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Old 21st May 2024, 13:23
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SQ321 is non-stop from London to Singapore – more than 12 hours. It's absurd to pretend that everyone could, or even should, stay in their seats for that length of time.
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Old 21st May 2024, 13:25
  #51 (permalink)  
 
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I am a little bit staggered but not surprised at the comments by some on here in climate change denial. Whilst in your short flying history you may not have noticed a big change, if you research over a few decades, you will see it. This is a report from the scientific experts, showing that Turbulence has increased including clear air turbulence.

Aviation turbulence soared by up to 55% as the world warmed Ė new research - Connecting Research (reading.ac.uk)


We find that severe clear-air turbulence has increased by 55% over the north Atlantic and 41% over the US since 1979. It does go up and down from one year to the next, but thereís a clear long-term upward trend, consistent with the expected effects of climate change. We find similar increases on other busy flight routes over Europe, the Middle East and the south Atlantic.

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Old 21st May 2024, 13:26
  #52 (permalink)  
 
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Originally Posted by procede
Also my theory is that standing in the aisle, you are are much better able to brace yourself than sitting in a seat as you can grab on the the baggage rail. Also you will not be able to gain as much speed before you hit the ceiling.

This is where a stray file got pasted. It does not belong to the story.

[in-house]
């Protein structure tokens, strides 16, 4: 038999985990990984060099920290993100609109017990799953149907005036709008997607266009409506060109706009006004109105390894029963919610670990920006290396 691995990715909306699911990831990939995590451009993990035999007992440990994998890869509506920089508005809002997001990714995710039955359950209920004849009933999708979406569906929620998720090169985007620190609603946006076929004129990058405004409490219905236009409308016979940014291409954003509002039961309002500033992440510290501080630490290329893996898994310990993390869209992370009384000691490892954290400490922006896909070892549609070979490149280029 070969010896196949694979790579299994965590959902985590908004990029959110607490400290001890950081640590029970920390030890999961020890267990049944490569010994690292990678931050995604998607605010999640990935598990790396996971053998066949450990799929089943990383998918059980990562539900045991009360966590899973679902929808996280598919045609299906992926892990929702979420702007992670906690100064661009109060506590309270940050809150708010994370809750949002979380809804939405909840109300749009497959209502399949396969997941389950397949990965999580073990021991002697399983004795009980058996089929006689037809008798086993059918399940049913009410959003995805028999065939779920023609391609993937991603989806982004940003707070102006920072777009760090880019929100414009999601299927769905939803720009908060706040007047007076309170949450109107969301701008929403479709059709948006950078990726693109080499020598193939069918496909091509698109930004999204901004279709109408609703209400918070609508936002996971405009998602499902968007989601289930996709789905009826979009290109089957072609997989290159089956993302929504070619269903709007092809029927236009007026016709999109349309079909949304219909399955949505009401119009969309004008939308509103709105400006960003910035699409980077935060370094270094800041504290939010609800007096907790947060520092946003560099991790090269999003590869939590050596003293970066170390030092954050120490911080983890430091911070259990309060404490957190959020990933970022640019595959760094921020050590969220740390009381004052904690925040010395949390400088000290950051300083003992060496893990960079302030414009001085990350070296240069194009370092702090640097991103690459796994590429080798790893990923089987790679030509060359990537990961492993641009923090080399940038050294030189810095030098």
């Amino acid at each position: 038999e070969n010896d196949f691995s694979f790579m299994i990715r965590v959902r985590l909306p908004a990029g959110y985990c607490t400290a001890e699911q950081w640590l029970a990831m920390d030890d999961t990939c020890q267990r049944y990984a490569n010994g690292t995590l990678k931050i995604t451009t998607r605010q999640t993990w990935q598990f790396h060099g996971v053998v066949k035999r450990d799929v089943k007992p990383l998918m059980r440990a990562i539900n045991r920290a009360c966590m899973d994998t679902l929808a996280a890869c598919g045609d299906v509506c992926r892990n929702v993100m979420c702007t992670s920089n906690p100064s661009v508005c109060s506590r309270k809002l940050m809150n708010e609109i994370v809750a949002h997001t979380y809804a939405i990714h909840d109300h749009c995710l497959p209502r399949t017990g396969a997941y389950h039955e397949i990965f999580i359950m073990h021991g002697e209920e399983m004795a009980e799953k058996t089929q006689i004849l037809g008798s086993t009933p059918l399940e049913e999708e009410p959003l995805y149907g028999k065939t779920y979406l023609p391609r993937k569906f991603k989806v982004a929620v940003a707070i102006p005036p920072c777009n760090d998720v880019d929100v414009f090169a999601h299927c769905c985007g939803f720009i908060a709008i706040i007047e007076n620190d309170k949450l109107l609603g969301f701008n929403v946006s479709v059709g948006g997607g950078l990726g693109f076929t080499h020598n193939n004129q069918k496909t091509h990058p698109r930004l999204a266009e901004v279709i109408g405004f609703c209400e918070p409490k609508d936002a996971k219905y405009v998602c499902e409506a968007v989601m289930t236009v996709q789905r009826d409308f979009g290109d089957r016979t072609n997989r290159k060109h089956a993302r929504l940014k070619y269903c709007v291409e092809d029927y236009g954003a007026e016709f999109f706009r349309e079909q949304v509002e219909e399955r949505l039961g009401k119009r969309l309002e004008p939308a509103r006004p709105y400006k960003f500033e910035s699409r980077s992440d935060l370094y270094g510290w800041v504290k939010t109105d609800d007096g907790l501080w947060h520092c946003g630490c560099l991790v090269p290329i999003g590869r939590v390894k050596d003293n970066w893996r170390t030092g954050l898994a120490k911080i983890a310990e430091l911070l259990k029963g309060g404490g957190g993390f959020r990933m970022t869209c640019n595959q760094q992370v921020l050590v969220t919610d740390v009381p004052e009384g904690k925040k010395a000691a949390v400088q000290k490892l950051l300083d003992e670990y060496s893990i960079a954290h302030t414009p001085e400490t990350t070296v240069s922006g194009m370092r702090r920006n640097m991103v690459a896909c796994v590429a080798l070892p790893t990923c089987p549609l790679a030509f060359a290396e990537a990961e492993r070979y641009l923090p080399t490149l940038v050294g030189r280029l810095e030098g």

Humans simply aren't strong enough to "brace yourself" against even -1G (imagine the plane being turned upside down). And at +2G you're being dumped onto the floor/seats whatever you do. Seatbelts are rated to around 1500kg: how much do you bench press?
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Old 21st May 2024, 13:32
  #53 (permalink)  
 
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Sir Isaac Newton might prefer you to consider these events as the human body staying still and being hit by moving objects. In other words, the beneficial effect of the seatbelt is to transfer the forces already acting on the airframe to the human and thus avoid impacts on vulnerable heads and limbs.
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Old 21st May 2024, 13:53
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Video from inside on this page (scroll about 1/3).
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Old 21st May 2024, 13:55
  #55 (permalink)  
 
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That puts a different perspective on it. Condolences to his loved ones.

It is possible to be injured if you hit turbulence even if you are seated and belted. I remember a flight out of Schiphol in around 96/97 on a 1 month old Boeing 767/777? On the climb out we hit turbulence and one of the ceiling panels (must have been at least 2m long) fell down. It just missed me, but gave another passenger a real bang on the head. I spent the next 6 hours looking up at space blanket style insulation and wiring.
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Old 21st May 2024, 14:02
  #56 (permalink)  
 
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The inspections required for a 777 following a 'Severe Turbulence' encounter take a good few hours to complete. Where accessible, the main spar structure will be getting a very good 'looking at' for material distress. Judging by the amount of cabin overhead furniture that has come adrift, it is a fair bet this airframe has been overstressed beyond design limits and will be written off.
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Old 21st May 2024, 14:04
  #57 (permalink)  
 
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Video from inside cabin shows that however controlled descent attempts were, there was some severe vibration/shaking which caused the injuries and unfortunate fatality. Kudos to pilots and crew for handling a very difficult situation, which could have had an even worse outcome. Condolences to family of the British gentleman who passed away.